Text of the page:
I think China is in a similar situation. While there is an argument to be made about prestige, I think prestige isn’t necessarily a bad thing. It’s part of the reason China also spends a lot on its sports programs–to be leaders in achievement.

  11. but isn’t that money put to better use here on earth for China’s infrastructure and social development?

    Ming Dynasty China considered a similar question regarding Zheng He’s treasure ship fleet approximately 600 years ago. Isn’t all that money put to better use somewhere else?

    The inward-looking Confucian scholar-bureaucrat faction prevailed over the merchants who wanted to build more ships and expand trade routes. China basically handed the Age of Exploration over to the Europeans on a silver platter. This is up there on history’s list of Biggest Fucking Mistakes ever.

  12. @kobukson – To put the analogy in perspective: are you implying China’s government and the US are trying to trade with aliens?

    And from what I read of Zheng He’s story and Chinese history, it was the bureaucratic corruption that did China in. We can get ChineseMom’s expert opinion on this, though.

    @bigWOWO – I completely get it’s the prestige club and “face” is extremely important to the Chinese way of thinking.

    My understanding of the moon race was they wanted to possibly setup a missile base, which stemmed from the armed missiles race. We have a totally different scenario today.

    I agree the transistor was the biggest invention out of that era, but I think it would’ve been invented eventually regardless.

    At the end of the day, all I’m saying is that money could’ve been spent better else where – but it doesn’t matter because the elites don’t care in any country in the world.

  13. 10. She will also help test space equipment designed for women.

    She’s going to test the female toilet compartment.

  14. As kobu mentions, it could be just exploration. Or different forms of energy. Or more efficient use of satellites. Or learning to set up colonies. Or (for China) a missile base. Think of how much China has begun spending on military expenses.

    There are a number of useful possibilities. For those of us on earth, as Kennedy says, it helps organize the best of our skills.

  15. Nuclear missile bases on the moon comes from only the feverish imaginations of science fiction writers and other hacks very far removed from reality.

    The high concept may look impressive, such as in James Bond movies. However in practical terms the benefits of placing nuclear missiles on the moon would be almost farcical. I don’t even know where to begin.

  16. Hey, I didn’t come up with the idea. I read about it in some books. It’s amazing what kinds of idiotic research goes into the military industrial complex.

    But on the other hand, some of the most amazing advanced technologies that came out of DARPA and the DIA have been dreamed up by lunatics. Even NASA has been known to drop a few millions here and there for “zero point energy.” ^_^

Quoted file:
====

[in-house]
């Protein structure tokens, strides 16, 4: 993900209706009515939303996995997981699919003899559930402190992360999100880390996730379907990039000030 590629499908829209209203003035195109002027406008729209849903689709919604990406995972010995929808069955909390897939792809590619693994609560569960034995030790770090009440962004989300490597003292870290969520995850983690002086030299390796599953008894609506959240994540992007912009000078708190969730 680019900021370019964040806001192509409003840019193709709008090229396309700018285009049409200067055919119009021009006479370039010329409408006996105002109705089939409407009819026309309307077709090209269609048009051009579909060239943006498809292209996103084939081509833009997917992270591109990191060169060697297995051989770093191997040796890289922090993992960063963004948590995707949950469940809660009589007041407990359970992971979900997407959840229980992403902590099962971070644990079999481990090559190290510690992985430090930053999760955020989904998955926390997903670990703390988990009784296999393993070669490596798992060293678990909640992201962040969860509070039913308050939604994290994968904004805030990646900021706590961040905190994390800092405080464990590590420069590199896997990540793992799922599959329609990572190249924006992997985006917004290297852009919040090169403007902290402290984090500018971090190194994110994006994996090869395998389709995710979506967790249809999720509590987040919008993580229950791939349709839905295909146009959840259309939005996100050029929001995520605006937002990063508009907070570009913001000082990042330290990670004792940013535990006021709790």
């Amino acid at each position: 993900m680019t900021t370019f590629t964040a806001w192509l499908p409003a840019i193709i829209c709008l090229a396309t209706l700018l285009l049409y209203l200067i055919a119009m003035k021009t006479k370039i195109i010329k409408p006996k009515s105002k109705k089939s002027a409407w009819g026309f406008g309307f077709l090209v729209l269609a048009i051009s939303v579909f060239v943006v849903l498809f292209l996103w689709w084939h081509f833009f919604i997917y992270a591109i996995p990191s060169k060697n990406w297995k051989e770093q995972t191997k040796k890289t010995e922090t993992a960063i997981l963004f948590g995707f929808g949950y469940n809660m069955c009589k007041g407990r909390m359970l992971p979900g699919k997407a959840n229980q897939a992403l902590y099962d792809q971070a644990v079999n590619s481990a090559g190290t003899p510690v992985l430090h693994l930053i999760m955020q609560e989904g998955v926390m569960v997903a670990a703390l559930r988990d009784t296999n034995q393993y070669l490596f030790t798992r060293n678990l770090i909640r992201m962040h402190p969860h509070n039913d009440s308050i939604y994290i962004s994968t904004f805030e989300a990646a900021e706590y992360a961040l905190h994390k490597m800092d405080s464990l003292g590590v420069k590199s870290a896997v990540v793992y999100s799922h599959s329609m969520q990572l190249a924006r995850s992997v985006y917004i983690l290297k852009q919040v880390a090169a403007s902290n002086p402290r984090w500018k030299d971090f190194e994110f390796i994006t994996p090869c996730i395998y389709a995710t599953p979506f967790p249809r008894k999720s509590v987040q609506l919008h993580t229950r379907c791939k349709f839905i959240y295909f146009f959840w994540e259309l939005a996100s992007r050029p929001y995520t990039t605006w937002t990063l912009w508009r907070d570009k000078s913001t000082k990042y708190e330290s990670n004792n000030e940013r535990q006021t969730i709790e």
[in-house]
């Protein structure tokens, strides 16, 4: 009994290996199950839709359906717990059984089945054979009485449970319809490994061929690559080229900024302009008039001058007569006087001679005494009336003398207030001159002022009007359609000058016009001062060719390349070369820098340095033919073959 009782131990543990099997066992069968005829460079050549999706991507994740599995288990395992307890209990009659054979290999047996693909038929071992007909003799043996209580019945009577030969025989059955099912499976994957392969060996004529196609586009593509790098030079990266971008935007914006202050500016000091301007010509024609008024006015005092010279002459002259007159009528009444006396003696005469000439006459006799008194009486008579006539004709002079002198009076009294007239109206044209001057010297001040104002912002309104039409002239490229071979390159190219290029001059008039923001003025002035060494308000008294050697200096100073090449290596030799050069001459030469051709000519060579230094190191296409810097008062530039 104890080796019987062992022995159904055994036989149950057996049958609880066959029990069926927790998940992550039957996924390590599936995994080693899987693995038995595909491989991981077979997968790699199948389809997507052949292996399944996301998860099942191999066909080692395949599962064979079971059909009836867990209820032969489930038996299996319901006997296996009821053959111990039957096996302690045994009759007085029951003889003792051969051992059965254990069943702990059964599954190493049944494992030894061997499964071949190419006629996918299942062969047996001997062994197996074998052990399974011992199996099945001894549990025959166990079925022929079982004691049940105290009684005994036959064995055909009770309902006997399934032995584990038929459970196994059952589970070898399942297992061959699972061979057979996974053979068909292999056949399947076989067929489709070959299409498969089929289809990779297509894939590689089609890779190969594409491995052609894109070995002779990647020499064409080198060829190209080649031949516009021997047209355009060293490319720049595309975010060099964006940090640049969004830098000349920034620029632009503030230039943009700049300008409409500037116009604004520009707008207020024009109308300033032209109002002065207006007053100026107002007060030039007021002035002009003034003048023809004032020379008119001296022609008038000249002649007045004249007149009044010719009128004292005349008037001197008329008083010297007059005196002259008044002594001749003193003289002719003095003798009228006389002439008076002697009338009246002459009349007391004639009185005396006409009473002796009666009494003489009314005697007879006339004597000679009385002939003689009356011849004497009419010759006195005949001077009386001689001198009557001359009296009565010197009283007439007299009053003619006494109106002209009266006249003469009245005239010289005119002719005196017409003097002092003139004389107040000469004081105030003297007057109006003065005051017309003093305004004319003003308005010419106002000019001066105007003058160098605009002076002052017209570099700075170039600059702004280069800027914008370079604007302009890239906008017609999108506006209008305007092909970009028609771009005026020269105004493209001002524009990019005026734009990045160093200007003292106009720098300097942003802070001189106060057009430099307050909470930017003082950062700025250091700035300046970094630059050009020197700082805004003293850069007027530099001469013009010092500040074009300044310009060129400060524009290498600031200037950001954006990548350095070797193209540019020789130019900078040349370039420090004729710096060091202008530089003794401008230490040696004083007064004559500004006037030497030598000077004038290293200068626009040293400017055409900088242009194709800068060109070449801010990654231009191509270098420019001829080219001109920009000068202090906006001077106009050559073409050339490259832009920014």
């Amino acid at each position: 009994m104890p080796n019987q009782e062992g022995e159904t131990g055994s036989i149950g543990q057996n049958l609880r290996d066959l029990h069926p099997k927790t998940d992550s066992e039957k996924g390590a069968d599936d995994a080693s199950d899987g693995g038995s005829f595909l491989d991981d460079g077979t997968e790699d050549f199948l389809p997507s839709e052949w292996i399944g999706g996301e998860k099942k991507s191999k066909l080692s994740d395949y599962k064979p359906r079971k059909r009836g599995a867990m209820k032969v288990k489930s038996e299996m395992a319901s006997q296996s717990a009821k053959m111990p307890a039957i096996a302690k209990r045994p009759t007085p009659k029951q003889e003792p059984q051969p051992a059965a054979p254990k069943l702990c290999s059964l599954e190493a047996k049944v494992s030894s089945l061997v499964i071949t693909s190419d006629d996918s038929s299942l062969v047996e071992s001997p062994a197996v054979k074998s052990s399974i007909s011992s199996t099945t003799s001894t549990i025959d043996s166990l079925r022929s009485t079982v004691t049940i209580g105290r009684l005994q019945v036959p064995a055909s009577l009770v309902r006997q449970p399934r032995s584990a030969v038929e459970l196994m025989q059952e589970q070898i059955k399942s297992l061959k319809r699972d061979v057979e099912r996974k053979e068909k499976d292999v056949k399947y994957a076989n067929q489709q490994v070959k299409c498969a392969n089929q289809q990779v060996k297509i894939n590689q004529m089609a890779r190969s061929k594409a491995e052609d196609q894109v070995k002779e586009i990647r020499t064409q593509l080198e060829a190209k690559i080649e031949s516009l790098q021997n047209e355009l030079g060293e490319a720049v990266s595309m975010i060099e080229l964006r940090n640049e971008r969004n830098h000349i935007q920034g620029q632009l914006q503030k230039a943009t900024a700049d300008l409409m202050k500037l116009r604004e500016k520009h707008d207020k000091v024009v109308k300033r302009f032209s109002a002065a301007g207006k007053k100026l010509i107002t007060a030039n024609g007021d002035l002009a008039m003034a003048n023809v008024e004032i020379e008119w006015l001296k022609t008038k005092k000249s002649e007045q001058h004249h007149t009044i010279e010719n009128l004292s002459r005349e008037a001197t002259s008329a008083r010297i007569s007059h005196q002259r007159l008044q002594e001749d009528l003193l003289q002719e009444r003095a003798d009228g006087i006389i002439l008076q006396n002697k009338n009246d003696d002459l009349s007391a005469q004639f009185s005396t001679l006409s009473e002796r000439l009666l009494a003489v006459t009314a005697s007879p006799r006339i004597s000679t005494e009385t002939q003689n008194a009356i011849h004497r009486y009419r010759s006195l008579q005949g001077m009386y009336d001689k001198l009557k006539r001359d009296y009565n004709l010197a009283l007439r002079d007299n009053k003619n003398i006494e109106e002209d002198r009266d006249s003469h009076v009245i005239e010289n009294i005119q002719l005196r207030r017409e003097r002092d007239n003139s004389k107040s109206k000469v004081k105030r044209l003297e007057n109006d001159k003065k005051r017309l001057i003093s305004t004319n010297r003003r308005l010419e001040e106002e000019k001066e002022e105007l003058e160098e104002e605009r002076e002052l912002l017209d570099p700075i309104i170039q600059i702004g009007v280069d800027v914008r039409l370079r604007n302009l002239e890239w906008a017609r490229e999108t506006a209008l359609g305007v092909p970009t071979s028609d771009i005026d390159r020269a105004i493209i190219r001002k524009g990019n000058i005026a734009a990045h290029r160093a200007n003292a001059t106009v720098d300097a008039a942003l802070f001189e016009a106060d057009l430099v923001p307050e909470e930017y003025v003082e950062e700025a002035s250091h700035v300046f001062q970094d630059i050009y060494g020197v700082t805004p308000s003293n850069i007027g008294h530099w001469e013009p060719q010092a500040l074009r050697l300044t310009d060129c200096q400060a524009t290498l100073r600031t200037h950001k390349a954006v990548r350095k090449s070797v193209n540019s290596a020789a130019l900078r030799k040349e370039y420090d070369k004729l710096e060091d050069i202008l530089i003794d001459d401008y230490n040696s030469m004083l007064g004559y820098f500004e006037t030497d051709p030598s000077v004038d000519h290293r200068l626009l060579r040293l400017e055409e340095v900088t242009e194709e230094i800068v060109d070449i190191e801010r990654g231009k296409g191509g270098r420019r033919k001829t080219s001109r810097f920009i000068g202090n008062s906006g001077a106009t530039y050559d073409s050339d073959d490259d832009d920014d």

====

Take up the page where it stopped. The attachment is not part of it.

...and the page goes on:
17. If you read about it in books then you have been conned by those same books.

    None of the operational, safety, failsafe, command and control and maintenance functions required for a nuclear arsenal could ever have been put in place on the moon at the time of the signing of those treaties, nor could it be done even now.

    Not only that, but a lunar missile base has near zero strategic advantages compared to alternatives.

    It’s such a blasphemy to even see the responses to this thread. I can’t even tell if the posts here are meant to be serious or snarky. Testing equipment for women means the space toilet? What the fuck?

  18. i dont know what all the fuss is about. I think its awesome that they put a woman in space. Not everyone gets to go.

  19. I can’t believe that they allow hacks like that to write for foreign policy magazine. Is this THE foreign policy magazine published by CFR or is it another hack foreign policy magazine with third rate and sensationalist writers keen on wordplay like “red moon rising” and “china’s heavenly ambitions”?

    That John Hickman tool has basically done little more than re-imagine the colonisation of outer space according to historical behavior and the basis of current and historical treaties.

    He does not look into an even more important factor, the incredibly prohibitive cost of an escalation in outer space. You want to station people on the moon? You can only claim what you can keep. I hit your supply lines and launch facilities, I mine all the viable telemetric routes to the moon with automated high velocity guns. Can you imagine what kind of money and material will be burned by a land grab in outer space especially in the near future? It’s not going to be cheap even in the far future!

    No you tools, space colonisation will be done under the aegis of corporations. Far safer, and allows the exploitation of a slave class of hapless people they can dupe and then ship into the never ending void of outer space.

  20. Thank god, the CFR magazine is “foreign affairs” and not “foreign policy”.